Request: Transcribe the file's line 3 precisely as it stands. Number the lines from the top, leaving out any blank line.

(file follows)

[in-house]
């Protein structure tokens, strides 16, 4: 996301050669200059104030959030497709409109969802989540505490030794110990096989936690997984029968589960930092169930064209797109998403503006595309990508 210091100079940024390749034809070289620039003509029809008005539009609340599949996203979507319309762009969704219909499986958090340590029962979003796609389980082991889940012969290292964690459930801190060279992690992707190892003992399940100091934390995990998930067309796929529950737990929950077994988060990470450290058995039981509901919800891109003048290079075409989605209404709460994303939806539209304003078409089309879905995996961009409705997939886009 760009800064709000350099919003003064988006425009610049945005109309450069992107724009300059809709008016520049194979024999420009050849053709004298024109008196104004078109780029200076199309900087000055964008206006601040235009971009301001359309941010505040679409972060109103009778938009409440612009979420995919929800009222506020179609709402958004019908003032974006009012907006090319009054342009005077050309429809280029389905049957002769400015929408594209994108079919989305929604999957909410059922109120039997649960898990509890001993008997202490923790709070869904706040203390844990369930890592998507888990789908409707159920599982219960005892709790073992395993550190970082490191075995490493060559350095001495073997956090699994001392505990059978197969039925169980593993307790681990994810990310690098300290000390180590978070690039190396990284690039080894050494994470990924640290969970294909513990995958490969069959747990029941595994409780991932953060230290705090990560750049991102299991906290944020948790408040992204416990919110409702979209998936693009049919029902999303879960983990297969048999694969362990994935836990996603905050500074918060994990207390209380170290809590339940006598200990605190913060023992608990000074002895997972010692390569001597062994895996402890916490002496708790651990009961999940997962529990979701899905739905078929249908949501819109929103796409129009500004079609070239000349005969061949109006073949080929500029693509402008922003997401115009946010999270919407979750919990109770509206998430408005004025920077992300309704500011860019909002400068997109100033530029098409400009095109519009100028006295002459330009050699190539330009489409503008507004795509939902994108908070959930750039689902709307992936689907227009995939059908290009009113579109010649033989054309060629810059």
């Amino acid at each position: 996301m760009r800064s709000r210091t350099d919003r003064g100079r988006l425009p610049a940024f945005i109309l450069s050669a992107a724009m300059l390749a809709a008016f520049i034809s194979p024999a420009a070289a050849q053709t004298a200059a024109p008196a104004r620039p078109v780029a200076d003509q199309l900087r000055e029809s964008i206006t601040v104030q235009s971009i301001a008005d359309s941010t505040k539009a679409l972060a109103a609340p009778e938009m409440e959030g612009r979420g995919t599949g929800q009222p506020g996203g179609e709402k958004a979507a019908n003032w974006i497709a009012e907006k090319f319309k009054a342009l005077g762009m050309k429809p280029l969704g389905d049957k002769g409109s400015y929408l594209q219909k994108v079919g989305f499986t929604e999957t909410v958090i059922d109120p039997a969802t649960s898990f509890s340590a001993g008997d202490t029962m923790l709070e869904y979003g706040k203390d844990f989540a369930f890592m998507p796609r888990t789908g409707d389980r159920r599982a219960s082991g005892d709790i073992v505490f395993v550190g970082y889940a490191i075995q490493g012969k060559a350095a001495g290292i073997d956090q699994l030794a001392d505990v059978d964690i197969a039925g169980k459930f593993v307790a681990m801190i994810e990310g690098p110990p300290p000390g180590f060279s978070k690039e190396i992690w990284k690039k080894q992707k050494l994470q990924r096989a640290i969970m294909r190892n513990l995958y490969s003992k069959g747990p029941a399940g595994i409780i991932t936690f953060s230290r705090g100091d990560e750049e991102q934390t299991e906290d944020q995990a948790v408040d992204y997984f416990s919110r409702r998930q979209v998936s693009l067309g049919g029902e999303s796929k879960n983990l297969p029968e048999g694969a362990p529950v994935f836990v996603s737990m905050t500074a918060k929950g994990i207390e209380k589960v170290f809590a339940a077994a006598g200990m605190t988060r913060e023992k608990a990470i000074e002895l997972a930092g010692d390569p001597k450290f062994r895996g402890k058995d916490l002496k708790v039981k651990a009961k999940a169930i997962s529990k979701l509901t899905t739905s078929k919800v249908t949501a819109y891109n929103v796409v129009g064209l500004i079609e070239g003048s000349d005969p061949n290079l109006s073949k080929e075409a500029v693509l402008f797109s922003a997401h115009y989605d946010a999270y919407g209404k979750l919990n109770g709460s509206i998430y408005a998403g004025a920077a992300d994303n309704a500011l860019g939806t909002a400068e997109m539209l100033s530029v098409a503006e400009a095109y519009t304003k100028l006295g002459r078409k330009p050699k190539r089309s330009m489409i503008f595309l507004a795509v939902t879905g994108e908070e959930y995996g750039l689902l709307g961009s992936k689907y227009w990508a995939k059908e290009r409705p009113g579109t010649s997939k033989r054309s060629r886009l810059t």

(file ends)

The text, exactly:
């Amino acid at each position: 996301m760009r800064s709000r210091t350099d919003r003064g100079r988006l425009p610049a940024f945005i109309l450069s050669a992107a724009m300059l390749a809709a008016f520049i034809s194979p024999a420009a070289a050849q053709t004298a200059a024109p008196a104004r620039p078109v780029a200076d003509q199309l900087r000055e029809s964008i206006t601040v104030q235009s971009i301001a008005d359309s941010t505040k539009a679409l972060a109103a609340p009778e938009m409440e959030g612009r979420g995919t599949g929800q009222p506020g996203g179609e709402k958004a979507a019908n003032w974006i497709a009012e907006k090319f319309k009054a342009l005077g762009m050309k429809p280029l969704g389905d049957k002769g409109s400015y929408l594209q219909k994108v079919g989305f499986t929604e999957t909410v958090i059922d109120p039997a969802t649960s898990f509890s340590a001993g008997d202490t029962m923790l709070e869904y979003g706040k203390d844990f989540a369930f890592m998507p796609r888990t789908g409707d389980r159920r599982a219960s082991g005892d709790i073992v505490f395993v550190g970082y889940a490191i075995q490493g012969k060559a350095a001495g290292i073997d956090q699994l030794a001392d505990v059978d964690i197969a039925g169980k459930f593993v307790a681990m801190i994810e990310g690098p110990p300290p000390g180590f060279s978070k690039e190396i992690w990284k690039k080894q992707k050494l994470q990924r096989a640290i969970m294909r190892n513990l995958y490969s003992k069959g747990p029941a399940g595994i409780i991932t936690f953060s230290r705090g100091d990560e750049e991102q934390t299991e906290d944020q995990a948790v408040d992204y997984f416990s919110r409702r998930q979209v998936s693009l067309g049919g029902e999303s796929k879960n983990l297969p029968e048999g694969a362990p529950v994935f836990v996603s737990m905050t500074a918060k929950g994990i207390e209380k589960v170290f809590a339940a077994a006598g200990m605190t988060r913060e023992k608990a990470i000074e002895l997972a930092g010692d390569p001597k450290f062994r895996g402890k058995d916490l002496k708790v039981k651990a009961k999940a169930i997962s529990k979701l509901t899905t739905s078929k919800v249908t949501a819109y891109n929103v796409v129009g064209l500004i079609e070239g003048s000349d005969p061949n290079l109006s073949k080929e075409a500029v693509l402008f797109s922003a997401h115009y989605d946010a999270y919407g209404k979750l919990n109770g709460s509206i998430y408005a998403g004025a920077a992300d994303n309704a500011l860019g939806t909002a400068e997109m539209l100033s530029v098409a503006e400009a095109y519009t304003k100028l006295g002459r078409k330009p050699k190539r089309s330009m489409i503008f595309l507004a795509v939902t879905g994108e908070e959930y995996g750039l689902l709307g961009s992936k689907y227009w990508a995939k059908e290009r409705p009113g579109t010649s997939k033989r054309s060629r886009l810059t």